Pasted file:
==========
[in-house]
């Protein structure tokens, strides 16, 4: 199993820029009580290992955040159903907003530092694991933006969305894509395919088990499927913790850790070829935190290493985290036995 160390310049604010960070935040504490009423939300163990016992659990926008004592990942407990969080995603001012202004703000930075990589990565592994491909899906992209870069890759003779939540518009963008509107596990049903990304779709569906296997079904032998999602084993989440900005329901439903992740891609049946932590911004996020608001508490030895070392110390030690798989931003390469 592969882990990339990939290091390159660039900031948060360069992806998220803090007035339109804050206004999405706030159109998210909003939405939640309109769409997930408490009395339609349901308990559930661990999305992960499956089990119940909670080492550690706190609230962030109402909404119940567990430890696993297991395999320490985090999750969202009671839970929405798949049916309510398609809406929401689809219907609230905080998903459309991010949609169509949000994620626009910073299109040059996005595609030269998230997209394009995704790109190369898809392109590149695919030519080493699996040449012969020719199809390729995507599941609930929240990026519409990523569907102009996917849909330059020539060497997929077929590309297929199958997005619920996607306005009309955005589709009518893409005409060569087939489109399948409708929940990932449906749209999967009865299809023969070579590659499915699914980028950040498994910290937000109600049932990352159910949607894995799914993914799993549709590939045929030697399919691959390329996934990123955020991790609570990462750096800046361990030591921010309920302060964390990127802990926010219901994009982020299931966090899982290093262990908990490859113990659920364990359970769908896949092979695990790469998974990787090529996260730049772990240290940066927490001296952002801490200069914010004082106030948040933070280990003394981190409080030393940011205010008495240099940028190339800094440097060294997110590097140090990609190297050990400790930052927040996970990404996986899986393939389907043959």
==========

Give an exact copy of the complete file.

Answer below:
[in-house]
């Protein structure tokens, strides 16, 4: 199993820029009580290992955040159903907003530092694991933006969305894509395919088990499927913790850790070829935190290493985290036995 160390310049604010960070935040504490009423939300163990016992659990926008004592990942407990969080995603001012202004703000930075990589990565592994491909899906992209870069890759003779939540518009963008509107596990049903990304779709569906296997079904032998999602084993989440900005329901439903992740891609049946932590911004996020608001508490030895070392110390030690798989931003390469 592969882990990339990939290091390159660039900031948060360069992806998220803090007035339109804050206004999405706030159109998210909003939405939640309109769409997930408490009395339609349901308990559930661990999305992960499956089990119940909670080492550690706190609230962030109402909404119940567990430890696993297991395999320490985090999750969202009671839970929405798949049916309510398609809406929401689809219907609230905080998903459309991010949609169509949000994620626009910073299109040059996005595609030269998230997209394009995704790109190369898809392109590149695919030519080493699996040449012969020719199809390729995507599941609930929240990026519409990523569907102009996917849909330059020539060497997929077929590309297929199958997005619920996607306005009309955005589709009518893409005409060569087939489109399948409708929940990932449906749209999967009865299809023969070579590659499915699914980028950040498994910290937000109600049932990352159910949607894995799914993914799993549709590939045929030697399919691959390329996934990123955020991790609570990462750096800046361990030591921010309920302060964390990127802990926010219901994009982020299931966090899982290093262990908990490859113990659920364990359970769908896949092979695990790469998974990787090529996260730049772990240290940066927490001296952002801490200069914010004082106030948040933070280990003394981190409080030393940011205010008495240099940028190339800094440097060294997110590097140090990609190297050990400790930052927040996970990404996986899986393939389907043959």